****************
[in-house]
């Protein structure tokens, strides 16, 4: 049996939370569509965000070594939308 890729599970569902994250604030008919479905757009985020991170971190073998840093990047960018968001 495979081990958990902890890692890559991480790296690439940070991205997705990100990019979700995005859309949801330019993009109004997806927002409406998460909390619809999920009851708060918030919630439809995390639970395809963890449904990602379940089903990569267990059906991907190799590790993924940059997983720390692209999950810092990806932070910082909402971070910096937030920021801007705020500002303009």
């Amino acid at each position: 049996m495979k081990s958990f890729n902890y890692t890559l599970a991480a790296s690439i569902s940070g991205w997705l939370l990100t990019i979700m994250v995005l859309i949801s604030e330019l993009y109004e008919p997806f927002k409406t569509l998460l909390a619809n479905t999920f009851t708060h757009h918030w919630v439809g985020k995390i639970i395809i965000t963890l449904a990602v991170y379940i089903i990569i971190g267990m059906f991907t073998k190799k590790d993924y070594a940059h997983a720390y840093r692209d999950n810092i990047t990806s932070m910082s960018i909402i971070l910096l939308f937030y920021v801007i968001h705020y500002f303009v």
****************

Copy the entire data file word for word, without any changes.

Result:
[in-house]
């Protein structure tokens, strides 16, 4: 049996939370569509965000070594939308 890729599970569902994250604030008919479905757009985020991170971190073998840093990047960018968001 495979081990958990902890890692890559991480790296690439940070991205997705990100990019979700995005859309949801330019993009109004997806927002409406998460909390619809999920009851708060918030919630439809995390639970395809963890449904990602379940089903990569267990059906991907190799590790993924940059997983720390692209999950810092990806932070910082909402971070910096937030920021801007705020500002303009």
């Amino acid at each position: 049996m495979k081990s958990f890729n902890y890692t890559l599970a991480a790296s690439i569902s940070g991205w997705l939370l990100t990019i979700m994250v995005l859309i949801s604030e330019l993009y109004e008919p997806f927002k409406t569509l998460l909390a619809n479905t999920f009851t708060h757009h918030w919630v439809g985020k995390i639970i395809i965000t963890l449904a990602v991170y379940i089903i990569i971190g267990m059906f991907t073998k190799k590790d993924y070594a940059h997983a720390y840093r692209d999950n810092i990047t990806s932070m910082s960018i909402i971070l910096l939308f937030y920021v801007i968001h705020y500002f303009v």